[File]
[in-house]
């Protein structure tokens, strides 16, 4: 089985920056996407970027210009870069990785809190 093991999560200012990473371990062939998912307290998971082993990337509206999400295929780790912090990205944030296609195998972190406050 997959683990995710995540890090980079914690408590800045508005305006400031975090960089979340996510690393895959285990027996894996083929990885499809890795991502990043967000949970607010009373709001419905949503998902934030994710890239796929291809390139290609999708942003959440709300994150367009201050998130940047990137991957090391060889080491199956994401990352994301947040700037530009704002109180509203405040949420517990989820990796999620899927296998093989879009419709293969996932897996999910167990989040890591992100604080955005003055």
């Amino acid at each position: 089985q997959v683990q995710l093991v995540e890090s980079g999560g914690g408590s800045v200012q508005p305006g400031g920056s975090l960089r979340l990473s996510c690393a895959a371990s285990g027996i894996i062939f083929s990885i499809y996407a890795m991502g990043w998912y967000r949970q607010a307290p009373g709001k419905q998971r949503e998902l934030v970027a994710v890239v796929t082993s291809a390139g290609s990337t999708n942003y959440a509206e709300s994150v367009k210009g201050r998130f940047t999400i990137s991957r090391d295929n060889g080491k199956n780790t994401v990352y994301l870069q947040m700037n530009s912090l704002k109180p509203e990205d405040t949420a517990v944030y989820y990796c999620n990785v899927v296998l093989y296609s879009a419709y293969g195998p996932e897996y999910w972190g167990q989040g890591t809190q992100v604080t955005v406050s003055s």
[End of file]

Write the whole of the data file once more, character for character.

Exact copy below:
[in-house]
């Protein structure tokens, strides 16, 4: 089985920056996407970027210009870069990785809190 093991999560200012990473371990062939998912307290998971082993990337509206999400295929780790912090990205944030296609195998972190406050 997959683990995710995540890090980079914690408590800045508005305006400031975090960089979340996510690393895959285990027996894996083929990885499809890795991502990043967000949970607010009373709001419905949503998902934030994710890239796929291809390139290609999708942003959440709300994150367009201050998130940047990137991957090391060889080491199956994401990352994301947040700037530009704002109180509203405040949420517990989820990796999620899927296998093989879009419709293969996932897996999910167990989040890591992100604080955005003055």
């Amino acid at each position: 089985q997959v683990q995710l093991v995540e890090s980079g999560g914690g408590s800045v200012q508005p305006g400031g920056s975090l960089r979340l990473s996510c690393a895959a371990s285990g027996i894996i062939f083929s990885i499809y996407a890795m991502g990043w998912y967000r949970q607010a307290p009373g709001k419905q998971r949503e998902l934030v970027a994710v890239v796929t082993s291809a390139g290609s990337t999708n942003y959440a509206e709300s994150v367009k210009g201050r998130f940047t999400i990137s991957r090391d295929n060889g080491k199956n780790t994401v990352y994301l870069q947040m700037n530009s912090l704002k109180p509203e990205d405040t949420a517990v944030y989820y990796c999620n990785v899927v296998l093989y296609s879009a419709y293969g195998p996932e897996y999910w972190g167990q989040g890591t809190q992100v604080t955005v406050s003055s």